Winner of the Pulitzer Prize, Annie Proulx’s The Shipping News is a vigorous, darkly comic, and at times magical portrait of the contemporary North American family.
Quoyle, a third-rate newspaper hack, with a “head shaped like a crenshaw, no neck, reddish hair...features as bunched as kissed fingertips,” is wrenched violently out of his workaday life when his two-timing wife meets her just desserts. An aunt convinces Quoyle and his two emotionally disturbed daughters to return with her to the starkly beautiful coastal landscape of their ancestral home in Newfoundland. Here, on desolate Quoyle’s Point, in a house empty except for a few mementos of the family’s unsavory past, the battered members of three generations try to cobble up new lives.
Newfoundland is a country of coast and cove where the mercury rarely rises above seventy degrees, the local culinary delicacy is cod cheeks, and it’s easier to travel by boat and snowmobile than on anything with wheels. In this harsh place of cruel storms, a collapsing fishery, and chronic unemployment, the aunt sets up as a yacht upholsterer in nearby Killick-Claw, and Quoyle finds a job reporting the shipping news for the local weekly, the Gammy Bird (a paper that specializes in sexual-abuse stories and grisly photos of car accidents).
As the long winter closes its jaws of ice, each of the Quoyles confronts private demons, reels from catastrophe to minor triumph—in the company of the obsequious Mavis Bangs; Diddy Shovel the strongman; drowned Herald Prowse; cane-twirling Beety; Nutbeem, who steals foreign news from the radio; a demented cousin the aunt refuses to recognize; the much-zippered Alvin Yark; silent Wavey; and old Billy Pretty, with his bag of secrets. By the time of the spring storms Quoyle has learned how to gut cod, to escape from a pickle jar, and to tie a true lover’s knot.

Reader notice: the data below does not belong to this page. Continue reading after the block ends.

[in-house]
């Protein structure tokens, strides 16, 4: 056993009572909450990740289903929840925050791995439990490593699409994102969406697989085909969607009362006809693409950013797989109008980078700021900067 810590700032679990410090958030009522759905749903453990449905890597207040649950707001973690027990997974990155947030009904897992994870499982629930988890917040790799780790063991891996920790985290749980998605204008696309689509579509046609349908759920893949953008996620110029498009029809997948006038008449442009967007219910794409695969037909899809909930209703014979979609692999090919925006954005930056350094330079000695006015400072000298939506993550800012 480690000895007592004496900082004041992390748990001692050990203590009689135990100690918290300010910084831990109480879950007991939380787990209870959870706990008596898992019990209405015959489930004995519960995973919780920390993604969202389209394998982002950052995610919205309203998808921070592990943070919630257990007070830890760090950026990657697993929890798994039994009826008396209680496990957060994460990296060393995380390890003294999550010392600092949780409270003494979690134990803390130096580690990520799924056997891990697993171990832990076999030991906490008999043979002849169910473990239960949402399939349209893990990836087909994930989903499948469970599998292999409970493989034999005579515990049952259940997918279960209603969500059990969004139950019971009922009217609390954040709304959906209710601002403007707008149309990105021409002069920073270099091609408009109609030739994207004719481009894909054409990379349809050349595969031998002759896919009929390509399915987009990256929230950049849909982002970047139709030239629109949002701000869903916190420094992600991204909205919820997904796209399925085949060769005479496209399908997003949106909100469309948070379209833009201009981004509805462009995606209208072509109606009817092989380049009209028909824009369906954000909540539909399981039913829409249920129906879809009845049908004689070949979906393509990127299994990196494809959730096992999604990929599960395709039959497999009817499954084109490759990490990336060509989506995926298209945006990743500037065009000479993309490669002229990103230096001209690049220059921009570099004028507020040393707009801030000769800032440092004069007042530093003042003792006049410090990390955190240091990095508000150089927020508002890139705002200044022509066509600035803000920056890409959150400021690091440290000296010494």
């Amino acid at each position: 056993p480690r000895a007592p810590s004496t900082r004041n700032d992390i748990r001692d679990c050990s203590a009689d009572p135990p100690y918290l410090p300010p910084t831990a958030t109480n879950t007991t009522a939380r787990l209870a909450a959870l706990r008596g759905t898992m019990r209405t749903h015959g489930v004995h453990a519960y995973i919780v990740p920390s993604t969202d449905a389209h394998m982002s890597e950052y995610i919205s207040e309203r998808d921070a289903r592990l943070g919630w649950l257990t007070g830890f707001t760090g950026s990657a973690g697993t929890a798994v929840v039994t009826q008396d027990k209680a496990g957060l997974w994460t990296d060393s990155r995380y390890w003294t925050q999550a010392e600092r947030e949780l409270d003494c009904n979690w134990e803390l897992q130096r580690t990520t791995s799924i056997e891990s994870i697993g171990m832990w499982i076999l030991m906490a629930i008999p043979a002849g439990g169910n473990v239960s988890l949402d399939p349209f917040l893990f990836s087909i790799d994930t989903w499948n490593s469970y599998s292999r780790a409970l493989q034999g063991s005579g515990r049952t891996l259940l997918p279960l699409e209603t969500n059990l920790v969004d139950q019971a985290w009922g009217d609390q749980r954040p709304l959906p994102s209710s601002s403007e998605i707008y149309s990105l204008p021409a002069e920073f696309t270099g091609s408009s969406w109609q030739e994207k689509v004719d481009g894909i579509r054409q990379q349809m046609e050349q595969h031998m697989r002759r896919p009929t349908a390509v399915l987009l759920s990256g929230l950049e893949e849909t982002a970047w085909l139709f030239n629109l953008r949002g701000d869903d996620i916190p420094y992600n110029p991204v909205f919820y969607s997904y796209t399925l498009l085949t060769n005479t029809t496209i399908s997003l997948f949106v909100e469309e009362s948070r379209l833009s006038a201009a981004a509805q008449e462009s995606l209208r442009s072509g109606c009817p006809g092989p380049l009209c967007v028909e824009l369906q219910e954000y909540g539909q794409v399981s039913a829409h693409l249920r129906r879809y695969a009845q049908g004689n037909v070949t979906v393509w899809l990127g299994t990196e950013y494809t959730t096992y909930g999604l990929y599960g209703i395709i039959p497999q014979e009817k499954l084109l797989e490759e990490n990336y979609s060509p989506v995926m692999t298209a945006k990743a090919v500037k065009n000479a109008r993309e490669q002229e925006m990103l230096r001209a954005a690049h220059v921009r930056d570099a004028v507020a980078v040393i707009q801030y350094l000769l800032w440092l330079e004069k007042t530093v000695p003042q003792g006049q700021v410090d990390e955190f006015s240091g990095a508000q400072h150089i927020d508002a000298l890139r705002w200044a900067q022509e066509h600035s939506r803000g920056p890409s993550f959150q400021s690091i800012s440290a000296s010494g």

Proulx has followed Postcards , her story of a family and their farm, with an extraordinary second novel of another family and the sea. The fulcrum is Quoyle, a patient, self-deprecating, oversized hack writer who, following the deaths of nasty parents and a succubus of a wife, moves with his two daughters and straight-thinking aunt back to the ancestral manse in Killick-Claw, a Newfoundland harbor town of no great distinction. There, Quoyle finds a job writing about car crashes and the shipping news for The Gammy Bird , a local paper kept afloat largely by reports of sexual abuse cases and comical typographical errors. Killick-Claw may not be perfect, but it is a stable enough community for Quoyle and Co. to recover from the terrors of their past lives. But the novel is much more than Quoyle's story: it is a moving evocation of a place and people buffeted by nature and change. Proulx routinely does without nouns and conjunctions--``Quoyle, grinning. Expected to hear they were having a kid. Already picked himself for godfather''--but her terse prose seems perfectly at home on the rocky Newfoundland coast. She is in her element both when creating haunting images (such as Quoyle's inbred, mad and mean forbears pulling their house across the ice after being ostracized by more God-fearing folk) and when lyrically rendering a routine of gray, cold days filled with cold cheeks, squidburgers, fried bologna and the sea.
Loved this book. It has an odd, shorthand style of writing whose economy of words gets straight to the heart of its unusual characters and their actions in this disappearing slice of life from coastal Newfoundland. The characters are memorable and lovable and the story draws you right in from the beginning. Couldn’t put it down. Loved it.
Strong and expressive
Adore the chachters and much to learn from them...buoyancy
The Shipping News
Annie Proulx is a master story teller. She writes with a precision that suggests her lines are crafted with a razor blade.